You're invited to the Spring Fling on April 20th. Bring the whole family. Everyone will have fun:

How the Amish Live Without Electricity

written by

Carole Soule

posted on

February 26, 2023

Sarah's pantry contains a year's supply of canned peaches, vegetables, fruits, and meat. She gave me a jar of delicious peaches and showed us how Amish refrigeration works.

Could you live well without electricity? A few days on an Amish farm in Ohio showed me how it’s done. Earlier this month, husband Bruce and I delivered a cow to Harley and Sarah, who invited us to stay on a bit.

The Amish people want to keep themselves intact and apart from the modern world, which is why they hold modern technology at arm’s length. Where do they draw the line? 

Here’s where my friend Harley draws it. He won’t have a telephone in the house, so he keeps it in a small building on the edge of his property, powered by his non-Amish neighbor's electricity. He won’t own or drive an automobile, but last fall he hired a driver, truck, and trailer to come to New Hampshire to pick up 11 of my Highland cows. 


Electricity is not allowed, but the use of propane-powered motors is. While they can use a commercial laundromat, most Amish women do laundry using a motor, located outside the house that drives a shaft that rotates an agitator in the drum of a washtub. Sarah, our hostess, added hot water from a nearby hot-water tank and some soap and then stuffed sheets and clothes into the washtub. Later she cranked the items through a wringer into a rinse tub. After rinsing, she put each item through the wringer again, dropping the wash into a third tub. With the help of her son, Lavon, they hung the laundry on a line with a pulley system that carried the clothes high over a small pasture in the front yard.

Sarah washed a pile of laundry that would have been more than 10 loads in my electric washer. The drying made sense too. Clothes last so much longer when air dried and, except in freezing weather, it’s easy with Sarah's setup.

Handmade Clothes

The families’ exquisite clothing was hand-made by Sarah. She showed me her sewing room with a treadle foot-operated Singer sewing, just like my grandmother used, and told me she shares patterns with other Amish women.

How about refrigeration? The family uses ice from a nearby pond. They extract blocks of ice using horsepower and saws and haul the ice blocks to an insulated storage space in the house's basement. Sarah told me the ice lasts 12 months and sometimes longer. The cold air is channeled through a vent into a refrigerator of sorts.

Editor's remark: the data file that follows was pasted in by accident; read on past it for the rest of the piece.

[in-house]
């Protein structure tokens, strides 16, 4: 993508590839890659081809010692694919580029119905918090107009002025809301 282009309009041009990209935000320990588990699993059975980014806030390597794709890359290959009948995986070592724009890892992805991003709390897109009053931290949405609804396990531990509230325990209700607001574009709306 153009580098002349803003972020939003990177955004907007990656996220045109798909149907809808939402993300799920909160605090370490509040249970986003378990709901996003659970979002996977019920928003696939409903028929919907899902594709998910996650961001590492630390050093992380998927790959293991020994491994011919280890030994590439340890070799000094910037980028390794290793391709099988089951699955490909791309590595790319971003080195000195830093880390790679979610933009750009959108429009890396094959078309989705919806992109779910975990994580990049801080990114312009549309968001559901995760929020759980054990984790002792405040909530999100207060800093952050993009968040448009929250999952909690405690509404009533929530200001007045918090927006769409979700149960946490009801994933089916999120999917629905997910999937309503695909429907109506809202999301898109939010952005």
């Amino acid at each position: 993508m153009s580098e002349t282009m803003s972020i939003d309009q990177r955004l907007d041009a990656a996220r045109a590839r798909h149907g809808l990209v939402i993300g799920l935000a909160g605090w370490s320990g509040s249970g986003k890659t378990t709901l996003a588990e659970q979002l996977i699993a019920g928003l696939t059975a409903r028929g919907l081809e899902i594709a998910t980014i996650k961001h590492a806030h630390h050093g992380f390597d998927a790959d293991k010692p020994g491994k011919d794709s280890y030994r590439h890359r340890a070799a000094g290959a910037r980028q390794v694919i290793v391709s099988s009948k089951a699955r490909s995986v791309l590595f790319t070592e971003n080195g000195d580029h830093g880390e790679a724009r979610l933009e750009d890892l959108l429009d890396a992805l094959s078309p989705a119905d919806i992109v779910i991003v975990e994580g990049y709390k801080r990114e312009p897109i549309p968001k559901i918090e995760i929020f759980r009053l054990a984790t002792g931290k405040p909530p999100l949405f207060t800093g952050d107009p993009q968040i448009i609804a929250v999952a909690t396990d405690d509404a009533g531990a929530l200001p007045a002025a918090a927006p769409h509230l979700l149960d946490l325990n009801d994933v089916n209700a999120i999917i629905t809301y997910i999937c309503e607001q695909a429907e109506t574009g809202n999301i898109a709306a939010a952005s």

The family does a lot of canning. Sarah showed me shelves stacked with jars of peaches, onions, vegetables, and meat--enough to feed her family for a year. Sarah gave me a jar of peaches to take home.

Woodstove Heating

      At dinner, we drank raw milk from their Jersey cow, homemade bread, butter, and creamy yogurt. Everything was from Sarah's pantry, and there was plenty of it. My favorite was Sarah's chocolate cake with a buttery frosting.

The house, always warm, was heated by a central wood-burning cooking stove. We were astonished at the uniform heat. The house had no cold spots, and the stove ran all day on a few armfuls of wood. Who needs a microwave when the stove top is always hot, ready to heat a cup of coffee or brew some tea? I don’t know what they do in summer. 

Hot Water Showers

The stove also heated water for the shower. Sarah filled a bucket with hot water, then added some cold water until it felt just right. Then she poured the warm water into a bucket hanging in the shower. I turned the handle on the shower bucket and gravity did the work. A steady stream of water poured over me, not quite as robust as a modern shower but good enough. I turned off the spout, soaped up, then on again to rinse. With lots of water left in the bucket, I stood in the luxury of falling water until the bucket was empty.

The kitchen, bath, pantry, and washroom all had running water, courtesy of gravity.

Spring Water

There was another source of water for the cattle, a spring. A pipe feeds spring water into a concrete tub. The constant flow keeps the tub free of ice most of the time, so the cattle had a clean, delicious water source. I'm jealous.

Our visit was a peek into how my farm's namesake, Miles Smith, lived, and I’m eager to learn more. We've scheduled another trip in June to see how Harley harvests 6,000 bales of hay with horses. I can't wait!


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